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MG TD TF 1500 - Fuel Pump Runon
A trip of 75 miles yesterday found the TF running like a new car. There were no problems until near the trip's end, when stopped at an intersection I could hear the fuel pump running like a mad thing.
Up with the hood/bonnet and no leaks could be found. The same was found under the entire car. No leaks at all.
Once home (car ran like a top the entire way), I searched the archives and found that similar conditions pointed to the fuel pump itself. I won't be able to get to it for a few days, but what would everyone expect that I will find when I get the pump on the work bench and start opening it up?
|Gene - How hot was the ambient temperature when you experienced this problem? If the ambient temperature was high, you could have been experiencing a mild form of vapor lock. Do you still get the constant running of the pump after everything in the engine compartment has cooled off? If not, that would be an indication that what you are experiencing vapor lock. Before tearing into the pump, use a piece of flexible line and run the outlet of the pump to the bottom of a large container. Turn the ignition on (disconnect the white wire from the coil, so you don't overheat it while running this test) and observe the fuel stream for bubbles. If you get a constant stream of bubbles with the flow of fuel, you have an air leak on the inlet side of the pump. If there are no bubbles (after the initial surge), then there is nothing wrong with your pump or the fuel lines and I would not suggest disassembling it. If you do get continual bubbles, try tightening the screws at the base of the coil housing that hold the pump body and coil housing together and see if this eliminates the bubbles. If not, the next thing is to disconnect the fuel line to the inlet side of the pump and tighten the inlet fitting, then reconnect the fuel line and make sure that it is good and tight and then rerun the "bubble test". If you are still getting bubbles, then you may have a failed gasket between the body of the pump and the sandwich plate or a hole or split in the diaphragm. |
If there are no bubbles or pump run on now that everything is cooled off, you may have experienced either a form of vapor lock as I stated before or other transient problem, such as a piece of dirt in the inlet or outlet check valves that kept the disk from seating properly. If the problem has gone away, there is no reason to disassemble the pump or anything else. If it reoccurs, only to disappears again, I would suggest two things: 1) if it only happens during hot weather, find some way to better ventilate the engine compartment (not a bigger fan or electric fan, but perhaps remove the top bonnet panels when the temperatures are very hot or insulate the fuel line where it enters the engine compartment). 2) check your fuel tank for any debris that may be getting past the in tank filter (don't install an auxiliary filter between the tank and the pump as that can cause damage to the pump if it becomes clogged). Cheers - Dave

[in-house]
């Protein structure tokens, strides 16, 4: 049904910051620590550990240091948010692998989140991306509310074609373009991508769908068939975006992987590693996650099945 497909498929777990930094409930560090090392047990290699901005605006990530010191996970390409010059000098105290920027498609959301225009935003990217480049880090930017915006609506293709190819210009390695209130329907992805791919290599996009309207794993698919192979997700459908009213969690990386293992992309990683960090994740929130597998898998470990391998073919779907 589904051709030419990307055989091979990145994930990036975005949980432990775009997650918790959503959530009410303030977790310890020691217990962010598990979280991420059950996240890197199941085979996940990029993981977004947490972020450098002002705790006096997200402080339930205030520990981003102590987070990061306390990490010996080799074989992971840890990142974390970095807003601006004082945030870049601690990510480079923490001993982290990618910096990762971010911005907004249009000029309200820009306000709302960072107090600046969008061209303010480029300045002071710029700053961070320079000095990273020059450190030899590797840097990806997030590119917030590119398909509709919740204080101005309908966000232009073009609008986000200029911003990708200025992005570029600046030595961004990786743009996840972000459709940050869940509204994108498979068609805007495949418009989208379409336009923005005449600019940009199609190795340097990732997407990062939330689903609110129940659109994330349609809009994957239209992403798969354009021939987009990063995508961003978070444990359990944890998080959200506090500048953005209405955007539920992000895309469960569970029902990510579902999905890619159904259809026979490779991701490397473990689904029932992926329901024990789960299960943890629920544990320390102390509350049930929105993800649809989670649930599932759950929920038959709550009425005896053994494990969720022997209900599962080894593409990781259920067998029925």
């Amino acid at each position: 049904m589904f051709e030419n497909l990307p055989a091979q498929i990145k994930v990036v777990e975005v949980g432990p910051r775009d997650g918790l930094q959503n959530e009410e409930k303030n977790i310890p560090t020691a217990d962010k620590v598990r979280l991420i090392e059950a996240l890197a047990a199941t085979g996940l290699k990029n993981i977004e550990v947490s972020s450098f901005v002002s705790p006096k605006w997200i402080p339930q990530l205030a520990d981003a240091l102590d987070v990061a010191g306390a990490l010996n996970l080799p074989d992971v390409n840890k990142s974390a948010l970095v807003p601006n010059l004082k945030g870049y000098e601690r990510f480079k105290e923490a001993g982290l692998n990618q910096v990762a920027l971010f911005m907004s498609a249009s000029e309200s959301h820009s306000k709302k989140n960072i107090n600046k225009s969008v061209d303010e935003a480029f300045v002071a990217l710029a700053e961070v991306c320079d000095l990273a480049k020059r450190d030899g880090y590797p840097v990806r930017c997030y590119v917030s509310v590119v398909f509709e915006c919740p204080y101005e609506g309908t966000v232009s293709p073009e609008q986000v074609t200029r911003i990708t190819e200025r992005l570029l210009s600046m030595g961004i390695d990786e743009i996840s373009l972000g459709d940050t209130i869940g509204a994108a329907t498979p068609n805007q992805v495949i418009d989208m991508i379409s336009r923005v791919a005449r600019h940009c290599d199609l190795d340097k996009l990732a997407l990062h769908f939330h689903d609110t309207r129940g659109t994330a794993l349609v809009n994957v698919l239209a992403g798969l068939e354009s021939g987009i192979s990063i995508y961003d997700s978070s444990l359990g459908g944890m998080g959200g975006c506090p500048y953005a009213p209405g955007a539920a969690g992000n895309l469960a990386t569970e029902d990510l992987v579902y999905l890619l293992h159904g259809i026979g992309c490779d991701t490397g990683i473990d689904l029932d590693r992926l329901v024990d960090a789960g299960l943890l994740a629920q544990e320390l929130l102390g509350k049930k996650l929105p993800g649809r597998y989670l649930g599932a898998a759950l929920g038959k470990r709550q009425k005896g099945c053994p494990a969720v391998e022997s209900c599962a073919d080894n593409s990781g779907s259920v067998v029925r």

You were right on the money. Today I put the key in the ignition, gave it a twist, and the fuel pump fired right up, slowed to a steady click and stopped. In the nearly ten years I've had this LBC I've never experienced any kind of vapour lock at all. This is a new experience.
So now I'm looking for ideas as to what to use to insulate the fuel line to the carbs. Does anyone have suggestions?
And Dave, I know how vapour lock can affect the carbs, but just how does it affect the fuel pump, and still allow the car to run as if the problem wasn't there at all? I'm puzzled.
|Fuel evaporates, pump keeps filling the bowls?|
Are you running stainless fuel lines or rubber? That was one of the "other" things I did about the same time I went to Jet-Hot on the exhaust manifold.
David 55 TF1500 #7427
|Gene - "In the nearly ten years I've had this LBC I've never experienced any kind of vapour lock at all. This is a new experience."|
It is a new experience for most of us. Today's fuels are blended much different than it used to be just a few years ago. In an effort to clean up emissions, the fuels today are blended to vaporize easier and have new and exotic materials in it, not the least of which is ethanol. It is also blended for vehicles with fuel injection (when was the last carbureted car produced?). In the fuel injections system, the fuel is brought from the tank to the injectors under pressure (up to 90 psi) and there is no problem with it vaporizing where it is not supposed to. the absolutely worst time for having a problem of vapor lock, either the type you just experienced or the vaporization of fuel in the carburetor when the engine is shut down for a short period of time after being driven is the first really hot day in early spring, before the fuel companies have changed over to summer grade fuel from winter grade. The winter grad fuels are formulated to vaporize at an even loser temperature to improve cold starting.
I didn't ask you what year your TF is, but if it is an early 1250 TF, it has the fuel pump in the engine compartment, which is the worst place to have a fuel pump as far as vapor lock is concerned. The fuel is being drawn from the tank by applying a reduced pressure (a vacuum), which serves to make the fuel all the more prone to vaporize (this, by the way, was why MG moved the pump to the back, near the tank where the fuel is sent to the engine compartment under pressure so it is less prone to vaporizing). Combine this with the modern fuels of today and you have a receipt for vapor lock.
I believe that what you were experiencing was a classic vapor lock situation, that was enough to make the pump work very hard to supply fuel to the carburetors, but not sufficiently bad cause the engine to start stumbling due to fuel starvation. A few degrees more heat and you probably would have had an unhappy engine.
The situation that you refer to, of vaporization in the carburetor, is also vapor lock but caused by a different situation. This happens when the engine is shut off and left to sit for 10 - 30 minutes. The fuel in the passage from the float bowl and the jet becomes vaporized, which puts extra pressure on the float, not allowing fuel into the float chamber. This is due to heat soak and can be prevented simply by propping the bonnet up on the right side so that the heat in the engine compartment to escape, without over heating the carburetors (by the way, a heat shield does absolutely no good for preventing this type of vapor lock, because there is no air flow through the engine compartment to carry the heat away). Even if the bonnet is not propped up, you can usually clear this situation by pulling the choke out when you start the engine and keep it out until the vapor is pulled through the carburetor).